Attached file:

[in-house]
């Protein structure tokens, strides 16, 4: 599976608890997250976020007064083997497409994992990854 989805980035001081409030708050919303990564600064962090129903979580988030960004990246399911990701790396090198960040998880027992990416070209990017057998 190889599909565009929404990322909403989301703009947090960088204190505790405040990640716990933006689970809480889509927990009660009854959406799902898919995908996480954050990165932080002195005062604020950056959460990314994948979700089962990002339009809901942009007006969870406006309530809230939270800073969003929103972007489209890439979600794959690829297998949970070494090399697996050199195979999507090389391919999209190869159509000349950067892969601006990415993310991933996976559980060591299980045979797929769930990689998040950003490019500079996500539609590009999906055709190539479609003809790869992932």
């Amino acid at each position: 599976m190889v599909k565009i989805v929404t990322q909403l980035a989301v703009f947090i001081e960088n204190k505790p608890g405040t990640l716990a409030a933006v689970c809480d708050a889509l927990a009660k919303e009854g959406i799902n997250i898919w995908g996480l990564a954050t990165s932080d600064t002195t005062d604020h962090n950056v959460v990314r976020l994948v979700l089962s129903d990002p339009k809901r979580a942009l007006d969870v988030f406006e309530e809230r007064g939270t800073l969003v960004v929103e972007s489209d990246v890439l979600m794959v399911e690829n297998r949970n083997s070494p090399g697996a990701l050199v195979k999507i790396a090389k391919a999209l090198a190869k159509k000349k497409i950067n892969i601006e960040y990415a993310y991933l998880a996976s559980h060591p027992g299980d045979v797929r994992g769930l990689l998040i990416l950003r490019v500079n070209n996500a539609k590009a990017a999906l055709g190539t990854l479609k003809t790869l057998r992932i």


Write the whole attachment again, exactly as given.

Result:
[in-house]
């Protein structure tokens, strides 16, 4: 599976608890997250976020007064083997497409994992990854 989805980035001081409030708050919303990564600064962090129903979580988030960004990246399911990701790396090198960040998880027992990416070209990017057998 190889599909565009929404990322909403989301703009947090960088204190505790405040990640716990933006689970809480889509927990009660009854959406799902898919995908996480954050990165932080002195005062604020950056959460990314994948979700089962990002339009809901942009007006969870406006309530809230939270800073969003929103972007489209890439979600794959690829297998949970070494090399697996050199195979999507090389391919999209190869159509000349950067892969601006990415993310991933996976559980060591299980045979797929769930990689998040950003490019500079996500539609590009999906055709190539479609003809790869992932």
């Amino acid at each position: 599976m190889v599909k565009i989805v929404t990322q909403l980035a989301v703009f947090i001081e960088n204190k505790p608890g405040t990640l716990a409030a933006v689970c809480d708050a889509l927990a009660k919303e009854g959406i799902n997250i898919w995908g996480l990564a954050t990165s932080d600064t002195t005062d604020h962090n950056v959460v990314r976020l994948v979700l089962s129903d990002p339009k809901r979580a942009l007006d969870v988030f406006e309530e809230r007064g939270t800073l969003v960004v929103e972007s489209d990246v890439l979600m794959v399911e690829n297998r949970n083997s070494p090399g697996a990701l050199v195979k999507i790396a090389k391919a999209l090198a190869k159509k000349k497409i950067n892969i601006e960040y990415a993310y991933l998880a996976s559980h060591p027992g299980d045979v797929r994992g769930l990689l998040i990416l950003r490019v500079n070209n996500a539609k590009a990017a999906l055709g190539t990854l479609k003809t790869l057998r992932i």